>or only university people are intellectual, or all
              >blue collar workers are dumb) - I get suspicious
              >and considered statements such as things vacuous and
              >ignorant.

              It's not ignorant till evidence is shown to the counter. The world
              was certainly flat for those who knew no better and a tree doesn't
              make a sound when it falls if it's not heard.

              SAS, I'll tell you honestly that I think there's *much* more to be
              learned in observing the hows and whys to your own reaction to my
              blunt statement then in exploring the definitions of mysticism.
              Knowing how you operate is ultimately going to reveal what keeps you
              from getting what you want!
              --

              Signature......
              "In the best relationships sex is the booby prize."

              "I'm gotten so out of shape sittin' at the computer all day that I
              get out of breath when I have to reach for the percent key!"

              - Zeitman
            • Sandra Ann Shaw
              ... Exactly, and one can always show at least one case to the counter, for example an intelligent blue-collar worker, or an irrational exisentialist. It is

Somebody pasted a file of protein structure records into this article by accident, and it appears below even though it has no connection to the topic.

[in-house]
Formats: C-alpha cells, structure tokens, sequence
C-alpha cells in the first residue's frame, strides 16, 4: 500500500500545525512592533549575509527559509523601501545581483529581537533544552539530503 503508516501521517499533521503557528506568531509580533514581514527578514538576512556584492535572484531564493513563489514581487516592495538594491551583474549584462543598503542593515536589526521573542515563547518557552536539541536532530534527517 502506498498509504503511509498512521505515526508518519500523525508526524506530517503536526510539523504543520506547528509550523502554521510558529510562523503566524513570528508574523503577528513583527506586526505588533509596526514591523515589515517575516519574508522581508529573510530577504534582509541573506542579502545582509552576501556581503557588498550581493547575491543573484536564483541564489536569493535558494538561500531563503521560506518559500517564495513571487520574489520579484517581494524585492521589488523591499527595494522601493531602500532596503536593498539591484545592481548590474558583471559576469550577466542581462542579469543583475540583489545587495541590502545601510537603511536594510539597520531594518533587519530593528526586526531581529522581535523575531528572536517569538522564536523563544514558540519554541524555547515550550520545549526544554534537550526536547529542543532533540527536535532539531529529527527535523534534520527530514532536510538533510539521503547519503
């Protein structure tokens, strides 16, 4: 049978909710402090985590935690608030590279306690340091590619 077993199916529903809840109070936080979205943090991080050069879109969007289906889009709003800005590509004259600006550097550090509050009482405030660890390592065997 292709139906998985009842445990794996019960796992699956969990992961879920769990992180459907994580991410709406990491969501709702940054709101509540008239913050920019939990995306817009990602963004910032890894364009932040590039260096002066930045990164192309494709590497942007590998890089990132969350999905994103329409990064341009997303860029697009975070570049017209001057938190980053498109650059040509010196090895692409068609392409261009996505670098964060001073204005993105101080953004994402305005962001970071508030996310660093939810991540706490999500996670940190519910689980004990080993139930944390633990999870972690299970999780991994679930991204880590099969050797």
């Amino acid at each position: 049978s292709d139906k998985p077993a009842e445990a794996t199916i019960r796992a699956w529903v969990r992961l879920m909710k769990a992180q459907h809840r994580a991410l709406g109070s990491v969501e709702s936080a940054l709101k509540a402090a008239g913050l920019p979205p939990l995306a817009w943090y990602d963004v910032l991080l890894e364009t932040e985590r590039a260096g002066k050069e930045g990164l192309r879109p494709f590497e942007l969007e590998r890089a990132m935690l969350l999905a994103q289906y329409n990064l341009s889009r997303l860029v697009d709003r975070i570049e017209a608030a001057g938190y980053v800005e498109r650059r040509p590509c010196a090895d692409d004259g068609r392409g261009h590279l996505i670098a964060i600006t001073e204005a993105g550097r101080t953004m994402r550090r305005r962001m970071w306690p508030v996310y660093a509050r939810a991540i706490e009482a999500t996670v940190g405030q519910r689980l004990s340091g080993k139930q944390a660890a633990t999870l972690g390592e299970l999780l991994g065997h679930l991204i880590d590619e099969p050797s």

Message 6 of 21 , Nov 3, 2000
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                Randy said:
                > It's not ignorant till evidence is shown to the counter.

                Exactly, and one can always show at least one case to
                the counter, for example an intelligent blue-collar
                worker, or an irrational exisentialist. It is
                like Catweasle says - it depends on one's referent
                to what rational and irrational is [my words here].
                And referents are always different when referring
                to such broad categories as rational, irrational.
                "Big government is bad" is an example. Some people's
                referent to big government means good roads, employment, etc.
                It is not a matter of right or wrong, but the fact that
                if someone wants to convey that "big government is bad"
                and prove this to everyone s/he will have a hard time
                doing so. The most they can do is convince someone
                whose referent to "big government" comes close to theirs.

                >
                > SAS, I'll tell you honestly that I think there's *much* more to be
                > learned in observing the hows and whys to your own reaction to my
                > blunt statement then in exploring the definitions of mysticism.
                > Knowing how you operate is ultimately going to reveal what keeps you
                > from getting what you want!

                I don't understand what you are saying here. Are you talking
                about my reference to language? Actually, I am not into
                mysticism myself but I don't think calling it irrational
                helps and then juxtaposing it with existentialism as